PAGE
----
The live one-hour town hall was broadcast from the Iowa River Center, a 1915 brick building that was used as a brewery before Prohibition.

Buttigieg criticized Trump over possible traumatic brain injuries suffered by service members in a retaliatory strike by Iran on U.S. forces in Iraq earlier this month. Initially Trump had said the United States experienced no injuries, but it was later reported that 34 U.S. troops were taken to the hospital for consultations on possible traumatic brain injuries.

“It’s so disturbing to hear the president brush away traumatic brain injuries,” Buttgieg charged.

Buttigieg was referring to Trump’s answer when a reporter in Davos asked him to explain the discrepancy between his initial comment that no Americans were injured and the fact that some service men were airlifted to Iraq.

Trump replied: “No, I heard that they had headaches, and a couple of other things.  But I would say, and I can report it is not very serious. Not very serious.”

Trump also said “I don’t consider them very serious injuries, relative to other injuries that I’ve seen.”

When a member of the audience asked Buttigieg about the place in the Democratic Party for opponents of abortion, he said, “I respect where you are coming from,” but added that he is solidly behind abortion rights. “I believe a woman ought to be able to make that decision,” he said, drawing substantial applause from the audience.

PolitiFact has been traveling through Iowa in the run-up to the Feb. 3 caucuses fact-checking statements made by the Democratic caucus candidates. (See links to our fact-checks of speeches by six presidential candidates in Iowa here.) Here are our fact-checks of Buttigieg, a former South Bend, Indiana, mayor.

“I think I am the exact median age” of people in the United States. 

He’s not exact, but he’s very close.

Buttigieg was born on Jan. 19, 1982, making him a few days older than 38 years at the time of the town hall.

For comparison, the most recent figures from the U.S. Census Bureau show that the median age of all Americans is 37.8 years.

Buttigieg is actually a bit older than the median male in the United States — 36.5 years, according to Census figures. Women have a higher median age, 39.1 years.

RELATED: We analyzed the stump speeches of Pete Buttigieg, Amy Klobuchar, Bernie Sanders, Elizabeth Warren and Joe Biden.

“Right now there is not a single county in the whole United States of America where somebody working full time at minimum wage can afford even a two-bedroom apartment.” 

We rated a similar claim by Sen. Kamala Harris, D-Calif., Mostly True. It’s generally accurate, but it’s important to understand how the Democrats are defining affordability.

Harris tweeted, “In 99% of counties in America, someone making the minimum wage working full time can’t afford a 1-bedroom apartment.” 

A 2018 study by the National Low Income Housing Coalition called “Out of Reach” found that “in only 22 counties out of more than 3,000 counties nationwide can a full-time minimum wage worker afford a one-bedroom rental home at fair market rent.”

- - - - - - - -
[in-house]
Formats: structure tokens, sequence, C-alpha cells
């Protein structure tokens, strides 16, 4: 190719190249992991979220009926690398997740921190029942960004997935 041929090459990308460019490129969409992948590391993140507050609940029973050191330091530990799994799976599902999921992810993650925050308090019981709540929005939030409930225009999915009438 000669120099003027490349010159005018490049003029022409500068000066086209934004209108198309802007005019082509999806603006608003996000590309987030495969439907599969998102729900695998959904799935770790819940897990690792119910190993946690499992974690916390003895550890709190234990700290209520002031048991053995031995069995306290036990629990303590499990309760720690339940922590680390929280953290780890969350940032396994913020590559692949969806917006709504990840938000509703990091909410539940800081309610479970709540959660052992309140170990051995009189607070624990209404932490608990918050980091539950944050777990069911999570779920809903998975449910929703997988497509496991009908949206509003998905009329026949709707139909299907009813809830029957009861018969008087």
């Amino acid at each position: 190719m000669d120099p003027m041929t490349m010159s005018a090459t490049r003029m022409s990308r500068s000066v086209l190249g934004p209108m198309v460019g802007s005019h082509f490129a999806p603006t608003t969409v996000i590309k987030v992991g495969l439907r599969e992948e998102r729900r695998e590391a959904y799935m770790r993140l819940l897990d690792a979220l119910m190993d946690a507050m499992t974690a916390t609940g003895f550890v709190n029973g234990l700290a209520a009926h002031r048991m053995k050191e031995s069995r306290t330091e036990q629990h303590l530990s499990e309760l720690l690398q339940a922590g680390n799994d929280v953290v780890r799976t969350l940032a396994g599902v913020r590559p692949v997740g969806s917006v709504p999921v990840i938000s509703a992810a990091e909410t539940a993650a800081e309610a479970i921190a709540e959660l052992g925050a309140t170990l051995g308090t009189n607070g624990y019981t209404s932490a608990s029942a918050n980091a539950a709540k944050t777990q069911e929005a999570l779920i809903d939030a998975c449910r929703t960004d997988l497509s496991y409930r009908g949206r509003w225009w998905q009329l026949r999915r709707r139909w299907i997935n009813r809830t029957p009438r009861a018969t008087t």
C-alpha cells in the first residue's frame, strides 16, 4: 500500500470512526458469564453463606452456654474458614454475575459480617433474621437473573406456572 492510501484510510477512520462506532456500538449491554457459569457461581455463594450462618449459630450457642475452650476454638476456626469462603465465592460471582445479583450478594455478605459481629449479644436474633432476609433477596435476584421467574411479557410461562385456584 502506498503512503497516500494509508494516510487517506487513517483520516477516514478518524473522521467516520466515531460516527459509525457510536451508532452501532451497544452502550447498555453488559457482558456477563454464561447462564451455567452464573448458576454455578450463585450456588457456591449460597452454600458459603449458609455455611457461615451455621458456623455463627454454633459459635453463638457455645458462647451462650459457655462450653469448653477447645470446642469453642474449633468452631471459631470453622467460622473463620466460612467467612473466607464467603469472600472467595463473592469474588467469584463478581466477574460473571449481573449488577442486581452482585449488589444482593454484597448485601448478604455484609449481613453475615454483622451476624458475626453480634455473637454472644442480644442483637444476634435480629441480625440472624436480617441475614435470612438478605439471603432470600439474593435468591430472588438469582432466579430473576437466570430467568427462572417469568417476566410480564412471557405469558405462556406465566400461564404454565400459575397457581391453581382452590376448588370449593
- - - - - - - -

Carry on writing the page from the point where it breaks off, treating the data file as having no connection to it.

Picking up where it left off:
In the Fox News town hall, Buttigieg suggested a more stringent threshold — zero, rather than 1% — but he also offered the more expensive benchmark of a two-bedroom apartment rather than a one-bedroom apartment.

It’s worth noting that the coalition defines “affordability” as “consistent with the federal standard that no more than 30 percent of a household’s gross income should be spent on rent and utilities.” That’s the same guideline used by the Department of Housing and Urban Development, and we found it’s a standard threshold within the field.

Meanwhile, the definition of “fair market rent” is slightly different. It also has its origins from HUD. The National Low Income Housing Coalition defines it as “typically the 40th percentile of gross rents for standard rental units.”

So that means that within any given metropolitan area, 40%of all rental properties are priced equal to or below the fair market rent threshold. That means not all units would be unaffordable for full-time minimum-wage workers, but it does mean that a majority — 60% — would find themselves in that box.

Of the remaining 40% of one-bedroom housing, some units may be affordable for those workers, but that doesn’t mean they’ll be quality apartments — they might be in a high-crime area or low-performing school district, for example. 

“Every time my party’s won in the last 50 years — won the White House — one of the things about our nominee is that it’s somebody that is new on the scene, not a creature of Washington.”

We rated this Mostly True in November when Buttgieg used the talking point.

Democratic nominees in the last 50 years who spent years in Washington and failed to win the presidency included Sen. George McGovern (lost in 1972); former vice president Walter Mondale (lost in 1984); outgoing vice president Al Gore (lost in 2000); Sen. John Kerry (lost in 2004); and former Sen. and former secretary of state Hillary Clinton (lost in 2016).

By contrast, since 1972, three Democratic presidential nominees have won elections: Jimmy Carter in 1976; Bill Clinton in 1992 (re-elected in 1996); and Barack Obama in 2008 (re-elected in 2012). Before their election, Carter and Clinton served as governors but not in Congress. Obama was a relatively new U.S. senator who wasn’t widely known nationally before his presidential election.